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Be a better proofreader

We all have to read copy for errors and omissions. Those of us lucky enough to have colleagues who can read our copy know that the best ones are worth their weight in gold. Several people proof-read a magazine that I put together, but three of them (even if they don’t know it) are so important to me. One is a grammar pedant; one is quick to point out where I’ve worded things badly; and a third is a genius at spotting the ‘big picture’ problems – the wood that we can’t see for the trees.

Unfortunately we often have nobody other than ourselves to proof-read our copy. In that case, how do we do it as well as possible?

Start with the free tools

Firstly, assuming the copy is on-screen, use spell- and grammar-checkers. This should get rid of the most unarguable problems. After this, however, I like to proof-read on paper, and research backs this up as being better than doing it on screen. I neither know nor care why; I just fire up the printer.

A nice red pen is the only tool needed. It’s not necessary to have learned proofreaders marks, but if making small corrections, a good tip is to highlight these by placing a cross in the margin.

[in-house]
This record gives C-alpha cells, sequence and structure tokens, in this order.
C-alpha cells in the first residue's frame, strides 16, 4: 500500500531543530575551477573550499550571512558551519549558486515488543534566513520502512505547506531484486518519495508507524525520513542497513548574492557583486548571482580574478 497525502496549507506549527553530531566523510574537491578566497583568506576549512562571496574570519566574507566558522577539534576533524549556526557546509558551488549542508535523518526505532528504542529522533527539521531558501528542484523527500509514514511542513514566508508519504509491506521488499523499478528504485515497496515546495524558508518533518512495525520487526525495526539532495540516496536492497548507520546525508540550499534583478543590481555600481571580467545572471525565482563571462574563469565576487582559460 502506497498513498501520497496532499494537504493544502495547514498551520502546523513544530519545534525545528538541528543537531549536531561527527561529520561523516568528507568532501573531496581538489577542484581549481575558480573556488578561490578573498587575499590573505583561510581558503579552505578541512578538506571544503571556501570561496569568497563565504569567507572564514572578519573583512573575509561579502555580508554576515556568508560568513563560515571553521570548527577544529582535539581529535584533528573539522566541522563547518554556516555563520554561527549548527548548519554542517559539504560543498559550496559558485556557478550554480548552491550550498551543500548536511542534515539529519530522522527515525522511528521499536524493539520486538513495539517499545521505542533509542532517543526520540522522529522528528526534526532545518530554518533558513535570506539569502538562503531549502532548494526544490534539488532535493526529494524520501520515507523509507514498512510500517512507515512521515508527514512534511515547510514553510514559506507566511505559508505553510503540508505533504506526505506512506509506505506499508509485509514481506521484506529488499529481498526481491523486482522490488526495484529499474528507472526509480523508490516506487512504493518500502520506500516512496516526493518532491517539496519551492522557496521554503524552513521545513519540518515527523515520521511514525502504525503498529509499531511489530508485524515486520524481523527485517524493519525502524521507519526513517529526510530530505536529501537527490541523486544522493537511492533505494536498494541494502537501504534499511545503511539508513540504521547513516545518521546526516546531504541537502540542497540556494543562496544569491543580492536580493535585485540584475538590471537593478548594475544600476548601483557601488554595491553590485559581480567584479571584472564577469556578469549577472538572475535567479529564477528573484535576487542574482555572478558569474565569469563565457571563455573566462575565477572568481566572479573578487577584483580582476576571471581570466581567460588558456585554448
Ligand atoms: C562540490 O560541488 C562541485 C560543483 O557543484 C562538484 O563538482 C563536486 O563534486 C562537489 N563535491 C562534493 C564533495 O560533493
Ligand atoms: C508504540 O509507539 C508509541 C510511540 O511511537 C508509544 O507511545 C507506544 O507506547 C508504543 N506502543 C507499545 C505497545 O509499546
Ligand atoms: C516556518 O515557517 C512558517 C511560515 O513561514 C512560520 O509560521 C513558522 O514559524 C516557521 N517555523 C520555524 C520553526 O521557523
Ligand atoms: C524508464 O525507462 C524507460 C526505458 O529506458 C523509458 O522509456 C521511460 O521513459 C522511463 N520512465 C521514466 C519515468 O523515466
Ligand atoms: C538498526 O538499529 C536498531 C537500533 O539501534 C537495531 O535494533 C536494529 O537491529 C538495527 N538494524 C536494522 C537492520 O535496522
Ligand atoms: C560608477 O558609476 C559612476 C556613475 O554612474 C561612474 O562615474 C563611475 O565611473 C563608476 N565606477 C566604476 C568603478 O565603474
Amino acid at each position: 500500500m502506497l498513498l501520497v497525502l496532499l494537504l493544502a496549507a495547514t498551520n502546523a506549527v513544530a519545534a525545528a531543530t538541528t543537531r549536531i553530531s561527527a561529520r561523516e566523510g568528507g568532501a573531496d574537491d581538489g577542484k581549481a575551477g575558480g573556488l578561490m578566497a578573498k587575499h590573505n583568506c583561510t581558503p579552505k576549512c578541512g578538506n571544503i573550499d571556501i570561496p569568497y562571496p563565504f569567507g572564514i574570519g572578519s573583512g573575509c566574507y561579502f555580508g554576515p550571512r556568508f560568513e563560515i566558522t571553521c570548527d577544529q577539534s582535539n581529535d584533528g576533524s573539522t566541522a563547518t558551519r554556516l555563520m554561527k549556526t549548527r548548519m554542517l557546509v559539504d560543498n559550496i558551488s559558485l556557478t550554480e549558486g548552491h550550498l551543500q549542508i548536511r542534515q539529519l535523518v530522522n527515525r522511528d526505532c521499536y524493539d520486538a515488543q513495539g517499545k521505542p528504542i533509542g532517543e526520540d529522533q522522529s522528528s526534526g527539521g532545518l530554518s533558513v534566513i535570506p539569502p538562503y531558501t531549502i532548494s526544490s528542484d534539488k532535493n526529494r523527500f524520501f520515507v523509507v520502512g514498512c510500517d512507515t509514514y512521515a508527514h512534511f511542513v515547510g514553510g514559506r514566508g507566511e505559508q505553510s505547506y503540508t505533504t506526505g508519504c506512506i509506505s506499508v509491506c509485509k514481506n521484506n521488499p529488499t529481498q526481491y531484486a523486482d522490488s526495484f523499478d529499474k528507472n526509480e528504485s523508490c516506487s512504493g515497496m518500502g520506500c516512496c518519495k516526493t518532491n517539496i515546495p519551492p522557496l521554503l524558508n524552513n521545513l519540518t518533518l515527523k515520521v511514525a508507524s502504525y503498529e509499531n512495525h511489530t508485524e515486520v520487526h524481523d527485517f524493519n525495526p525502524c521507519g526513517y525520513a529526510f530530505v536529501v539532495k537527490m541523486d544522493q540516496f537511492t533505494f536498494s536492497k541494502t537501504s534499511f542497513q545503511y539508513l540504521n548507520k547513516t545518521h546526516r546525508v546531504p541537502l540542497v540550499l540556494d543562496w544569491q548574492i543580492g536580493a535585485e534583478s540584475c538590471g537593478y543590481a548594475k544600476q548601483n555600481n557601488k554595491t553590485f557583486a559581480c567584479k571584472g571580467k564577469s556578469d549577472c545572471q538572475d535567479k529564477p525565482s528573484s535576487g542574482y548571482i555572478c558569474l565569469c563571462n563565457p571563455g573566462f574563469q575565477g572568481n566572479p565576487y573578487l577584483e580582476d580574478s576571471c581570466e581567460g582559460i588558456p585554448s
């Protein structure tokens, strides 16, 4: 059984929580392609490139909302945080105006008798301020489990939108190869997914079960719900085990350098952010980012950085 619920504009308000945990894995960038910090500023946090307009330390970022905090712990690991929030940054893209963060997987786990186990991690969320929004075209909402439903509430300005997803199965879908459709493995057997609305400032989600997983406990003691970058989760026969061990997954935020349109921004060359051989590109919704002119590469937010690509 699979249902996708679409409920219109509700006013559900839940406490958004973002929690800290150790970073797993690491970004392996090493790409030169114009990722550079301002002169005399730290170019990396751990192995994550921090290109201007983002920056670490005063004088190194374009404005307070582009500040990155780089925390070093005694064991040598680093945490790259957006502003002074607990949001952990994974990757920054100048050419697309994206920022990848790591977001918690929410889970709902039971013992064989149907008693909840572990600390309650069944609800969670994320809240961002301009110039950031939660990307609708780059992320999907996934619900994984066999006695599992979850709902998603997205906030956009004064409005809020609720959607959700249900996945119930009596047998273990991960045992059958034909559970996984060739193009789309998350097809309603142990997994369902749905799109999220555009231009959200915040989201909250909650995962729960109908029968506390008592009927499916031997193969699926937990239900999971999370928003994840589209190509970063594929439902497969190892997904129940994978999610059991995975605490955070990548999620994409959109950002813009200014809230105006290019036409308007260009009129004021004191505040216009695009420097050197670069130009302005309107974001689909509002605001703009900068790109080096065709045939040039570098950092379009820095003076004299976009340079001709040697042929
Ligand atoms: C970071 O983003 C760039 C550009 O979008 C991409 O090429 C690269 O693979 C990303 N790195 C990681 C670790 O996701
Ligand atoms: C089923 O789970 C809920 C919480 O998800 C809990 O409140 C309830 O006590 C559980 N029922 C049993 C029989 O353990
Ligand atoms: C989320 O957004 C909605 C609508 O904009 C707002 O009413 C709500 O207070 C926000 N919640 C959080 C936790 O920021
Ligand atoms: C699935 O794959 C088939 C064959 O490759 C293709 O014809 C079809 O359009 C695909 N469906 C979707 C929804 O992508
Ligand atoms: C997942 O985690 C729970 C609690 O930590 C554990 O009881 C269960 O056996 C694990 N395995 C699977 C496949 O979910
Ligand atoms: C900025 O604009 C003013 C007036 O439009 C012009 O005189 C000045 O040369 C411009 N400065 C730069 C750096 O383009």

Check any names

Some people have a weird ability to always get names right*. They know instinctively that this particular person’s name is spelled ‘Kieron’ and not ‘Kieran’. It jumps out of the page. For everyone else, check every name. Is it MacDonalds or McDonalds? In isolation, either looks correct to most people.

Once the corrections have been applied to the original piece, I like to use the computer to read the piece back to me, with my eyes closed. We all know that computers have trouble with emphasis and intonation when doing this, but we can use that to our advantage. If the computer gets things wrong, maybe our reader will too – and maybe we can add in the odd comma or split the odd sentence to rectify the situation.

*But don’t be envious, they probably can’t spell ‘weird’ right!